The new industrial growth numbers are a surprise—a pleasant one for those who believe in growth at all costs and an unpleasant one for those who fear the economy is overheating. Industrial output in April 2007 was a good 13.6% higher than it was a year ago.
The IIP spurt is puzzling at first glance. It is hard to understand how growth could have zoomed when bank credit is slowing down and interest rates are climbing. Production of consumer non-durables is up 21.9%, at a time when inflation in these goods has been high.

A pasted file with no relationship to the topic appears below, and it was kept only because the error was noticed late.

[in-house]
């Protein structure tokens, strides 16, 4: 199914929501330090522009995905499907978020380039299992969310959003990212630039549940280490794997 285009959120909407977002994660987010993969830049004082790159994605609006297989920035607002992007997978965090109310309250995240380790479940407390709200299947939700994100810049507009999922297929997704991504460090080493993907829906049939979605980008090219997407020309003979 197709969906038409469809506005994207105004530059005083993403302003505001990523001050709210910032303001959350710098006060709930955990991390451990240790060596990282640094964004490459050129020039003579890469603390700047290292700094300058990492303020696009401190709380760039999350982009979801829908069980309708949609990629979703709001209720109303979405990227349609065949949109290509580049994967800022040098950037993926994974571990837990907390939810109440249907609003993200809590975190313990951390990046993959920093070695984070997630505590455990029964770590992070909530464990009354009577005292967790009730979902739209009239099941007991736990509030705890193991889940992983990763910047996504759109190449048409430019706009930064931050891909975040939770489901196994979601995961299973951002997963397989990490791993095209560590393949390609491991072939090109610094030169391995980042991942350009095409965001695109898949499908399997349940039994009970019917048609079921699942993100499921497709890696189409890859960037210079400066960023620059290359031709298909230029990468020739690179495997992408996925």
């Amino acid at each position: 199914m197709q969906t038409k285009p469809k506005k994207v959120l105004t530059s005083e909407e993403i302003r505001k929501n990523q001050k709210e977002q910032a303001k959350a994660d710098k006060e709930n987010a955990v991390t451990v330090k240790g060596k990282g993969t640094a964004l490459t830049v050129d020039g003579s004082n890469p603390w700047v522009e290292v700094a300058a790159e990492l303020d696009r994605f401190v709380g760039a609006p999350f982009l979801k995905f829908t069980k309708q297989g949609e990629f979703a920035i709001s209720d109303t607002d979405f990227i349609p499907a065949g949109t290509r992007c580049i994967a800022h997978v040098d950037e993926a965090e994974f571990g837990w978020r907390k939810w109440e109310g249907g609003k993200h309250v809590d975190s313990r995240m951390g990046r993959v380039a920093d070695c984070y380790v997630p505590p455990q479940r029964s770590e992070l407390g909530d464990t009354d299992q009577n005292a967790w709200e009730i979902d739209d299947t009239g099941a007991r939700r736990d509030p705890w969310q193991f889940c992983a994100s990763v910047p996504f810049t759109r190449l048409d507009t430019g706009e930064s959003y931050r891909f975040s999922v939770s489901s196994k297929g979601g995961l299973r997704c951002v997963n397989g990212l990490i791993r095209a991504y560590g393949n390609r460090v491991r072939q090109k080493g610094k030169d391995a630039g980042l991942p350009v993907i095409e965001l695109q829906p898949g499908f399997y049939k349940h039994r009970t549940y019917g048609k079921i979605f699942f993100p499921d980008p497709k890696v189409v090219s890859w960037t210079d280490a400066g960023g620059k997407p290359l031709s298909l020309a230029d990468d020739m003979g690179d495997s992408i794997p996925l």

The mystery is solved when you look at the two-digit classification, which gives data on individual industries. Food products grew 55%, from a low base in April 2006. This group has a 9.08% weightage in the IIP, and its leap from last year’s low levels has done wonders for the top-line number. It alone added 5.5% to the total growth figure. Industry is doing well—but less than what the headline IIP numbers suggest.